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Top 8 Things to Do in Madrid on a Budget

Retiro park in Madrid

By Remy M., Auxiliar de Conversación in Madrid 19/20.

After about six months of living in Madrid, I still have not gotten bored of the MANY beautiful sights it has to offer.

Every weekend, my roommates and I try to scope out a new place to have a picnic, get a drink, or even just get some work done alongside the local madrileños. The city, while gorgeous, is pretty massive so it can also be easy to get overwhelmed with all the decisions on where to go and what to do during your time off. And, if you’re anything like us, money unfortunately is an issue in many cases.

So, with all of this being said, enjoy these eight (BUDGET-FRIENDLY) recommendations on where to relax or spend your weekends!

El Retiro Lake

Retiro Park is essentially the Central Park of Madrid, and it is one of my favorite places to relax over the weekend. There is a large lake in the center of the park which was originally constructed in the 1600s to serve as the center of the Buen Retiro Palace garden for King Ferdinand and Queen Isabella. Currently, this pond is an attraction for both locals and tourists who want to rowboats, sunbathe, or even just sit and relax. My roommates and I venture here every once in a while to paint, picnic, and watch the sunset from across the lake.

Entry Price: Free

Row Boats Price: €6/boat (each boat can fit up to four people)

Palacio de Cristal

This beautiful architecture is also located within the large Retiro Park. It was built in the late 1800s, along with the artificial lake with a fountain that sits in front of it. Although I have never actually stepped foot inside of the palacio, it is beautiful to look at from the outside. While there are often many people around taking pictures, this is another great picnic spot that I have been to.

Entry Price: Free

Círculo de Bellas Artes in Madrid

Círculo de Bellas Artes

If you like rooftop views, this place is DEFINITELY for you. The azotea, or rooftop, of this building, gives the most spectacular views of the city

I have seen – still unmatched in my opinion. It provides you with a giant panoramic of the city at 56 meters tall. In addition, you can enjoy the view with drinks from the bar or food from the restaurant at the top. It should be noted, however, that there is an additional charge to even get up to the roof before ordering anything.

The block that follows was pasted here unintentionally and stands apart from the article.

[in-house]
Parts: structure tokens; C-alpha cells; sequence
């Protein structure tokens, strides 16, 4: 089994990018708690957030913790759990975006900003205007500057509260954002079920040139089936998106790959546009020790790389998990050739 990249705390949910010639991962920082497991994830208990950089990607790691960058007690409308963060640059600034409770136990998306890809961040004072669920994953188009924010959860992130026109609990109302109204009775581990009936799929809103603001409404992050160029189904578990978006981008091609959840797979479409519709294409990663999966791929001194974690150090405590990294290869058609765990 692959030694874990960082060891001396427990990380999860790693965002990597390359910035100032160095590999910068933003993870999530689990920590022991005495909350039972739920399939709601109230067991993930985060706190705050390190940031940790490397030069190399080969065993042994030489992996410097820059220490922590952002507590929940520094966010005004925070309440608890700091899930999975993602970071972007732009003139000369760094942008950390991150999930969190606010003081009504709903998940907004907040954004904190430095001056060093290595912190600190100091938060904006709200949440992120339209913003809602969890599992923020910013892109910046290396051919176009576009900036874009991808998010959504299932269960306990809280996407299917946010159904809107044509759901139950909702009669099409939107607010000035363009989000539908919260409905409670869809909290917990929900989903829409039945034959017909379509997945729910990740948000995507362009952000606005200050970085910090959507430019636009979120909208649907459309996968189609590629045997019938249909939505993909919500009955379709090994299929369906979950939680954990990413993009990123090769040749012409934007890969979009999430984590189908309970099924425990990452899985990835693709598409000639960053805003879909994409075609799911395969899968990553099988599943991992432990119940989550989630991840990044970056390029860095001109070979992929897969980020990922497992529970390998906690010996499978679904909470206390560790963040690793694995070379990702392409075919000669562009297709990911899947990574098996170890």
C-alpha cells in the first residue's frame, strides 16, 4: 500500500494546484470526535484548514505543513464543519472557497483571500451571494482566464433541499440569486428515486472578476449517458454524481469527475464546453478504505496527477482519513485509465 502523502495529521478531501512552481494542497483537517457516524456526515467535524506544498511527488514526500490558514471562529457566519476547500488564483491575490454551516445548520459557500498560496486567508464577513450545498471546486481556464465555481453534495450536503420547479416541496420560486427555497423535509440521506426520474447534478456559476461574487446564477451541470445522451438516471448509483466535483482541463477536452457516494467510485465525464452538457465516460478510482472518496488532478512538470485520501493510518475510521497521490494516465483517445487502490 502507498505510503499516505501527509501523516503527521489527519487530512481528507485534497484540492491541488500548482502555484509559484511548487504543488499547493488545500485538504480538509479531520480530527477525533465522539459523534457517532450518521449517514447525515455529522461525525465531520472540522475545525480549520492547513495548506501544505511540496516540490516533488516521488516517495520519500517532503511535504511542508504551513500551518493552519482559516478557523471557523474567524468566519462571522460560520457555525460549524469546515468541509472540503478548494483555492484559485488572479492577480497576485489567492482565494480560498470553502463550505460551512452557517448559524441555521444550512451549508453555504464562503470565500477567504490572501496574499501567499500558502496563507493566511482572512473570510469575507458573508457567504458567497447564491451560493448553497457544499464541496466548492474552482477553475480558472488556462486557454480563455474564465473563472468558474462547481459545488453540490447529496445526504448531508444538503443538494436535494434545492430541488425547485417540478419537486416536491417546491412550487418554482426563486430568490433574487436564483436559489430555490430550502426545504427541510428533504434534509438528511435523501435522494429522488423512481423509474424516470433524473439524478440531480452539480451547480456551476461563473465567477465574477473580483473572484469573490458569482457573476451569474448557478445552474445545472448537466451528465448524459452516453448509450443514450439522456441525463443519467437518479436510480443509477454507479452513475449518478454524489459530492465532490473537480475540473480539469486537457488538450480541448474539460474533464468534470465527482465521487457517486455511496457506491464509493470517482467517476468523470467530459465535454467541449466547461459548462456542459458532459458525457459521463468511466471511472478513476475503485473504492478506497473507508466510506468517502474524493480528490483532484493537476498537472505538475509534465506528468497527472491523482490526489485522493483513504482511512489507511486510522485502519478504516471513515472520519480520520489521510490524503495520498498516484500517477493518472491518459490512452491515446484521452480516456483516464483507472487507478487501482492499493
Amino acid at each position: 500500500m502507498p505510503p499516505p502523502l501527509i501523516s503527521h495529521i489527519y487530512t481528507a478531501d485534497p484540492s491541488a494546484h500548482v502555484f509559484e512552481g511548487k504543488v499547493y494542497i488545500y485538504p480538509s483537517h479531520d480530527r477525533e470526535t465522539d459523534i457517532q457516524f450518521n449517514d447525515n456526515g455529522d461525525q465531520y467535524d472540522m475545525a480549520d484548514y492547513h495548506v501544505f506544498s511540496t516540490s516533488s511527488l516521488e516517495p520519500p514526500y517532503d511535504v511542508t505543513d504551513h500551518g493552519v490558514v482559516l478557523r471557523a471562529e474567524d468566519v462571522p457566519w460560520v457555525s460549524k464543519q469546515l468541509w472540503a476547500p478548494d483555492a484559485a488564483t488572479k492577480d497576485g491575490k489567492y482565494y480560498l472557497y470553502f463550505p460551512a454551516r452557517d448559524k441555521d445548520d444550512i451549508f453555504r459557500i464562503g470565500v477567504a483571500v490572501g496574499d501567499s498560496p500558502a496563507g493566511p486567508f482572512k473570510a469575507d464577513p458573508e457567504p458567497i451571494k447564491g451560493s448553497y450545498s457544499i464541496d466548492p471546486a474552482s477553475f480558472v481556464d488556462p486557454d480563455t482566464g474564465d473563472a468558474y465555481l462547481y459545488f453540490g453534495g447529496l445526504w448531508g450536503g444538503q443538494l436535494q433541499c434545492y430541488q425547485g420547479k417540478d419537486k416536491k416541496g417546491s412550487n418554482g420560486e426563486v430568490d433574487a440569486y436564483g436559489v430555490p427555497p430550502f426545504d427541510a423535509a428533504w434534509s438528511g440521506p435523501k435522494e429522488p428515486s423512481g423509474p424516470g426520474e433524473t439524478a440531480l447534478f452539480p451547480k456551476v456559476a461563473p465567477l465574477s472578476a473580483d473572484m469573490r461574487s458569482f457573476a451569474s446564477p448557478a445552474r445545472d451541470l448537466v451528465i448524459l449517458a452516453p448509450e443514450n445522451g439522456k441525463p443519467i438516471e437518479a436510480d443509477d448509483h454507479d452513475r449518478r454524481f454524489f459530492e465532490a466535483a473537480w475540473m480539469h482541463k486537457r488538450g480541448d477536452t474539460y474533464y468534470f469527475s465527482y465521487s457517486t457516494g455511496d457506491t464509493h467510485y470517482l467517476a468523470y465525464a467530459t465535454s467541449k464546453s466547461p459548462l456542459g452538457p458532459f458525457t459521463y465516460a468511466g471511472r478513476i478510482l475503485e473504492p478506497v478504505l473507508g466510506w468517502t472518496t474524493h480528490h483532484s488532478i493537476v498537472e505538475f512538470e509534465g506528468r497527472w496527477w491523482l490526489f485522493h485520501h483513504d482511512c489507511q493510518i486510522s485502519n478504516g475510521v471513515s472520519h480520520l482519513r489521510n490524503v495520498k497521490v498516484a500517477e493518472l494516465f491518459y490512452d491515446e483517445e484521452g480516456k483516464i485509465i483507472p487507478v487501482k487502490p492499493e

Entry Price: €5

Doña Luz TerraceDoña Luz

If you still want a rooftop view and a few drinks but are broke (like me), be sure to check out this place instead! While I have to admit the view isn’t nearly as nice, admission is free and the food and drinks are cheaper than Bellas Artes. It is slightly hard to find, however, because the doorway is very narrow and close to some big restaurants near Sol, so keep your eyes peeled when you go!

Entry Price: Free


Reina Sofía

The Museo Nacional Centro de Arte Reina Sofía, or more commonly known as just the Reina Sofía, is Spain’s national museum for 20th-century art. It is one of the world’s largest centers for modern and contemporary art from various international artists. They have specialized exhibits for many Spanish artists as well (including Pablo Picasso and Salvador Dalí). I, personally, prefer modern and contemporary art to classical art. If you are the opposite, I would recommend the Museo del Prado as well.

Entry Price: Free with a TIE or document that shows you are a student (otherwise it is between €8 – €10)

Sala Equis

Located in a historical building in the city center, Sala Equis was Madrid’s theater and has since been transformed into a bar. It still has a large projection screen for movies, so be sure to check online for times! Acoustic concerts and other large events have also been known to take place in this space. There are still many old flyers decorating the interior, so be sure to take a look around when you go.

Entry Price: Free

El Rastro Market

This is the most popular flea market in all of Spain. It is located along Plaza de Cascorro, and merchants go to sell a WIDE variety of products including clothing, antiques, and jewelry. In addition, the music scene there is amazing! Musicians, singers, bands, and dancers all come here to perform for tips, and most of them are REALLY entertaining. The market is open every Sunday between 7am and 2pm, but vendors typically begin to pack up around 1pm. I recommend going earlier so that you don’t miss anything. One thing to note before going is that this is known to be the breeding grounds for pick-pocketers (just the same as any other big market in capital cities around the world). Few of my friends have lost phones here… Keep a careful watch over your belongings!

Entry Price: Free

Santiago Bernabéu Stadium

Santiago Bernabeú Stadium

If you have a chance to see some live-action fútbol, GO! Santiago Bernabéu is the home stadium of Real Madrid and the second-largest stadium in all of Spain. It has a beautiful field, world-famous reputation, and thousands of fans that desperately want to see their team win.

My roommates and I went to a game where Real Madrid won earlier this year, and it was one of my favorite experiences since being here. The only thing to note when going to a game, though, is that tickets are not cheap. La Liga games are cheaper than Champions League games, but they are still quite expensive. While I would 100% say that the fun is worth the price, keep this in mind when purchasing tickets!

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